So this week, think of three business opportunities or potential clients who others think you have absolutely no chance of getting. Then identify the highest person in the decision-making chain and make the call, pay the visit, send the creative e-mail or deliver the singing telegram. Regardless of how you do it, just put yourself out there. And take comfort in knowing the top is not crowded. Most of your competition is too scared to take the risk that you are about to take.

Another way to put yourself out there is to by identifying one smart person who you are dying to learn from. Not your buddy in the office, your manager or even your current mentor. Think about somebody big such as the author of your favorite book or a magazine writer you love, the host of that business radio show you enjoy, the speaker at that last seminar …whomever! Why not? Most people, regardless of their VIP status, are willing to help anybody gutsy enough to ask.

Cameron Johnson, a well-known author at age 23, has sold more than a dozen Internet businesses, and is now a contestant on Oprah’s Big Give. He talked about a time when he was an eight-year-old kid, sending a letter to Donald Trump, Plaza Hotel, New York City. It was addressed just like that … no street number, street name, zip code – nothing! He didn’t tell his parents he was sending it, but in the letter he asked Mr. Trump if, when he came to New York, Donald would give him a tour of the room where Macaulay Culkin stayed in the movie “Home Alone - Lost in New York.” When his family arrived at The Plaza for their vacation, the hotel manager’s first words were, “You must be Cameron!” Not long after, Cameron and family got a five-star tour of Cameron’s favorite room by none other than Donald Trump. So what’s the point? Because Cameron was eight-years-old and didn’t know any better, he put himself out there and his high-profile prospect, Donald Trump, responded by giving him access.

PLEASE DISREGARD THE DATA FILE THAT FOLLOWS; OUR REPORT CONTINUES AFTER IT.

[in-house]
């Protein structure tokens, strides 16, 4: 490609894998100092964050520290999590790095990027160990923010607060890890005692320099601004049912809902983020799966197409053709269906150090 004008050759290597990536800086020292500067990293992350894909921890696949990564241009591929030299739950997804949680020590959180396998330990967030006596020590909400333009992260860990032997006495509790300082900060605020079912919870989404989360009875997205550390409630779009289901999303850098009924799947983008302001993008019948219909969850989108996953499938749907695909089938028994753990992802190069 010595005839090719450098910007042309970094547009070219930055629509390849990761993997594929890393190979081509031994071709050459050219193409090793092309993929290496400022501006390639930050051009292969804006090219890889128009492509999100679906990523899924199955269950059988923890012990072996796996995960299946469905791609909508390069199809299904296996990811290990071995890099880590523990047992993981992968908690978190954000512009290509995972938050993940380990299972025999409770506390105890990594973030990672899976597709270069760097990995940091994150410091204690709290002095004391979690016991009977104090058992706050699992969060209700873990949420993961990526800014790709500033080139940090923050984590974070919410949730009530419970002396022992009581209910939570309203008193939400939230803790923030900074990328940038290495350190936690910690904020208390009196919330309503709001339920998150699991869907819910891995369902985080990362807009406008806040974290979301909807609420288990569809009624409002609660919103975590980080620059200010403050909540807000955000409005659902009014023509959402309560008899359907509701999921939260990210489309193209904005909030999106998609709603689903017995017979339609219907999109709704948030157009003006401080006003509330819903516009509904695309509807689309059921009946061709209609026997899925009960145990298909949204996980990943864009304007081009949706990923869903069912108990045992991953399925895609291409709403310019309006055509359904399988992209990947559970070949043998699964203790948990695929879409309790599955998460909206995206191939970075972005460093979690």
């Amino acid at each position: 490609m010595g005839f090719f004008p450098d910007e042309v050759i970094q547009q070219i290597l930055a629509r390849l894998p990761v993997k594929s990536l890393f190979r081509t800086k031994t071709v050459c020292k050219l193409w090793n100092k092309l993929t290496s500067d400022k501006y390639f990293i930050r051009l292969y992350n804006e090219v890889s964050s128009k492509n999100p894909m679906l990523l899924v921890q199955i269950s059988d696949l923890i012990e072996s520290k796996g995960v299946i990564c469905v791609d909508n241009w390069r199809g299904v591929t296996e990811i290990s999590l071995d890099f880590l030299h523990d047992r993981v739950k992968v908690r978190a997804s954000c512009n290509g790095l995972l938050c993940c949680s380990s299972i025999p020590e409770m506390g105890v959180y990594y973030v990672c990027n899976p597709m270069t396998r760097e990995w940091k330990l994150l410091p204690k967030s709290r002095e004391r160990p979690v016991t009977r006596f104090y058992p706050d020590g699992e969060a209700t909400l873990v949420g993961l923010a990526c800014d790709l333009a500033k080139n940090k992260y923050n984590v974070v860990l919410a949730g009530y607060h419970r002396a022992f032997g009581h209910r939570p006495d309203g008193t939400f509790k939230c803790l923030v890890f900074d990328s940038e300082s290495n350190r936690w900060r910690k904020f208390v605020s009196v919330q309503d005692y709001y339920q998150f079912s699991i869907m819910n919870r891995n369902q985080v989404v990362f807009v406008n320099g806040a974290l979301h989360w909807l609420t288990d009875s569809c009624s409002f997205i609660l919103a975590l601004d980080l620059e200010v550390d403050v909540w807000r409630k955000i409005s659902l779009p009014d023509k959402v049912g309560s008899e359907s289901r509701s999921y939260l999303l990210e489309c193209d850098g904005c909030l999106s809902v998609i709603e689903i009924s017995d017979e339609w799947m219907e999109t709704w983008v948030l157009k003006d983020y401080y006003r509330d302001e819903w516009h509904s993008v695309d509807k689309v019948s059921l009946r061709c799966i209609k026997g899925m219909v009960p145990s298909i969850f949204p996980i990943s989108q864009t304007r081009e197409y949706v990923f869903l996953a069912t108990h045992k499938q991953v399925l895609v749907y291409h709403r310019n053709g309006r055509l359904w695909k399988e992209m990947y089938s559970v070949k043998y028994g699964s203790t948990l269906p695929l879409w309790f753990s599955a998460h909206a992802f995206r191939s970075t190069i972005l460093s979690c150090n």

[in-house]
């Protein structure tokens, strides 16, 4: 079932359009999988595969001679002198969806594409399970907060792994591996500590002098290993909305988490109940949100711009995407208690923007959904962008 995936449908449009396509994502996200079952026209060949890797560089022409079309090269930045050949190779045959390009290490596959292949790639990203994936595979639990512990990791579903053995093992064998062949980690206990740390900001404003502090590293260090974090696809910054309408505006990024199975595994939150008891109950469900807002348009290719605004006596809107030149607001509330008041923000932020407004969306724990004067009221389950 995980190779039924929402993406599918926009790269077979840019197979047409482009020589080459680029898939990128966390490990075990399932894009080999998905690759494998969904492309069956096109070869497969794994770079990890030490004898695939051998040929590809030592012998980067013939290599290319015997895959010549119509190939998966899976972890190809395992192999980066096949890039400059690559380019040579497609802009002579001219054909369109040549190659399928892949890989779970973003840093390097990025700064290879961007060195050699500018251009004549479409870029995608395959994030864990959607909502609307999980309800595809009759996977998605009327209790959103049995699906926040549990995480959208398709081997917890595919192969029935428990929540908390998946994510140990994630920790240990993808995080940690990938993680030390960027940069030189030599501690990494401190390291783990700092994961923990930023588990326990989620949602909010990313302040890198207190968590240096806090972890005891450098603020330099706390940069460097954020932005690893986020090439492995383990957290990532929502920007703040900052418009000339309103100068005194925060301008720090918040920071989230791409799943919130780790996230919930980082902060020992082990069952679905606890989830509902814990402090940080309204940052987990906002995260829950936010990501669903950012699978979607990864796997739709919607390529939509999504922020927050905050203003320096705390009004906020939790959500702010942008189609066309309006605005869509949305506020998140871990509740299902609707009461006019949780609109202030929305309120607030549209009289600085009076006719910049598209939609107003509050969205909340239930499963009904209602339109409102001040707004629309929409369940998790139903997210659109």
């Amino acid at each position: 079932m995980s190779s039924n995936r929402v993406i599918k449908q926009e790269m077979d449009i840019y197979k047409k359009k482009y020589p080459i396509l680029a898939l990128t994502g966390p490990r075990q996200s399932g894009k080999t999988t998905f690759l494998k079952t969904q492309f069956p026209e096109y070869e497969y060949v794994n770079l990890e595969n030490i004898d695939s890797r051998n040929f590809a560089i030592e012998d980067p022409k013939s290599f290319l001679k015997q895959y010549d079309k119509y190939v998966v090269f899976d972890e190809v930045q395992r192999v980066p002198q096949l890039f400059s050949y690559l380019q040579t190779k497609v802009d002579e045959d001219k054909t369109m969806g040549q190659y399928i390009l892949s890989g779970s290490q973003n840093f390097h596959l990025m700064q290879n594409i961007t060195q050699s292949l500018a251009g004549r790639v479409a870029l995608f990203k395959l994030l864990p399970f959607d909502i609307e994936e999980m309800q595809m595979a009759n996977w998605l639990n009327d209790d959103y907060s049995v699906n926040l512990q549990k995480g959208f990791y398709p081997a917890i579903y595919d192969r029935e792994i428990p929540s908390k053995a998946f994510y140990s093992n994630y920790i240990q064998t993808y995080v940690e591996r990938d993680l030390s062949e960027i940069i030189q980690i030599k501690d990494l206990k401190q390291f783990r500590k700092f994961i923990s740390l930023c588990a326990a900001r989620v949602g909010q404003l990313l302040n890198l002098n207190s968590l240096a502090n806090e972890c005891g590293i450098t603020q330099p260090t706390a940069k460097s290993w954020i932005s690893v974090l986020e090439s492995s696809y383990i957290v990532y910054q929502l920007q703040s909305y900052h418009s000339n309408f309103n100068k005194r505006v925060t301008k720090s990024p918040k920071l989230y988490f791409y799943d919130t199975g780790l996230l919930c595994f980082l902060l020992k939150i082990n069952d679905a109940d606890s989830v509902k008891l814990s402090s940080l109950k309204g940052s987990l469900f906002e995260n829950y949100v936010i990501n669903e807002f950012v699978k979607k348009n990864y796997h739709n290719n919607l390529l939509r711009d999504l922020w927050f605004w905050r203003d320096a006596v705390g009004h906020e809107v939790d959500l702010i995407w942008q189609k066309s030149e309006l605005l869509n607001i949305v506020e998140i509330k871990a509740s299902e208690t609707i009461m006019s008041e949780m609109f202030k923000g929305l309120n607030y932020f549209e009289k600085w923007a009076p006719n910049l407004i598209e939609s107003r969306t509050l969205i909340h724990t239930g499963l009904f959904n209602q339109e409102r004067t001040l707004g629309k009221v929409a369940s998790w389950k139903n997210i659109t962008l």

Kid Lesson #3: Give access to expect access: Kids will not only talk to anybody, but they will let just about anybody talk to them. How about you? Will you give access to just about anybody? Let’s face it, we are all crazy busy and don’t have a ton of minutes to burn every day. But if you expect people to call you back (access), you better be somebody who calls others back. If you expect that high level decision-maker to let you in, you better let that salesperson calling on you “in.”  If you expect advice from that VIP, you better be willing to give advice to that rookie. Those who get to the top in business and in life are those who are the most selfless. And because it is so natural for the top performer to give help and access to others, it is easy for them to ask for it from others.

So there you have it, kids. Let’s turn back the clock by trusting more, fearing less and by opening ourselves up to those who need our help. And by acting in this childish manner, you are about to find yourself with a lot more customers, contacts, mentors and friends than you ever dreamed possible.

Read other articles and learn more about Brian Sullivan.